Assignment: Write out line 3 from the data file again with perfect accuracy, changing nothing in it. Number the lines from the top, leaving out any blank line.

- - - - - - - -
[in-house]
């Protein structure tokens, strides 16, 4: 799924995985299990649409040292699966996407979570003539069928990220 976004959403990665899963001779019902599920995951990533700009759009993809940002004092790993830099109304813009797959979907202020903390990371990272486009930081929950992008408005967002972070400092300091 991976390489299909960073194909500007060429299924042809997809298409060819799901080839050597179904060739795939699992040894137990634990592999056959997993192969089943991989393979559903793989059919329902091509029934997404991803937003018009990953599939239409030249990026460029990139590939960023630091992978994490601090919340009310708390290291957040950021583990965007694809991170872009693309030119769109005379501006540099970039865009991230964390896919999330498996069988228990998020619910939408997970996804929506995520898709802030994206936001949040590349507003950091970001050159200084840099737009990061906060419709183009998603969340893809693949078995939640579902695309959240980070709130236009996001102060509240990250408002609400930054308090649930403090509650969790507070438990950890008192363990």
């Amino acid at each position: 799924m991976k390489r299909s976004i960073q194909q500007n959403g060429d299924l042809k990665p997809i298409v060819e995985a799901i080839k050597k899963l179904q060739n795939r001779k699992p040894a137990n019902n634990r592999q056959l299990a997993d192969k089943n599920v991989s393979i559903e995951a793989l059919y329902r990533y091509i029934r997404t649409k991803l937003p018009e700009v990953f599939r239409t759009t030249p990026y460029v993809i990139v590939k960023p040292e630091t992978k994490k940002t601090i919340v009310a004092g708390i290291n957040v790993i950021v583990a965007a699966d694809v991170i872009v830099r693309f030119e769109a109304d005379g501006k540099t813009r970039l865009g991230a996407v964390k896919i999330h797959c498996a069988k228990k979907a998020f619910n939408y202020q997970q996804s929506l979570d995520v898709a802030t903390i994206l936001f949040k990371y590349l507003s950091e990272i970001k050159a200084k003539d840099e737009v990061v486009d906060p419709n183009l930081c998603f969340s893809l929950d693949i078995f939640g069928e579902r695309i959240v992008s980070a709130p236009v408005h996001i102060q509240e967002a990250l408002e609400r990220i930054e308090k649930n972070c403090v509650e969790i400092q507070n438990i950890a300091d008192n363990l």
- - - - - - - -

């Amino acid at each position: 799924m991976k390489r299909s976004i960073q194909q500007n959403g060429d299924l042809k990665p997809i298409v060819e995985a799901i080839k050597k899963l179904q060739n795939r001779k699992p040894a137990n019902n634990r592999q056959l299990a997993d192969k089943n599920v991989s393979i559903e995951a793989l059919y329902r990533y091509i029934r997404t649409k991803l937003p018009e700009v990953f599939r239409t759009t030249p990026y460029v993809i990139v590939k960023p040292e630091t992978k994490k940002t601090i919340v009310a004092g708390i290291n957040v790993i950021v583990a965007a699966d694809v991170i872009v830099r693309f030119e769109a109304d005379g501006k540099t813009r970039l865009g991230a996407v964390k896919i999330h797959c498996a069988k228990k979907a998020f619910n939408y202020q997970q996804s929506l979570d995520v898709a802030t903390i994206l936001f949040k990371y590349l507003s950091e990272i970001k050159a200084k003539d840099e737009v990061v486009d906060p419709n183009l930081c998603f969340s893809l929950d693949i078995f939640g069928e579902r695309i959240v992008s980070a709130p236009v408005h996001i102060q509240e967002a990250l408002e609400r990220i930054e308090k649930n972070c403090v509650e969790i400092q507070n438990i950890a300091d008192n363990l």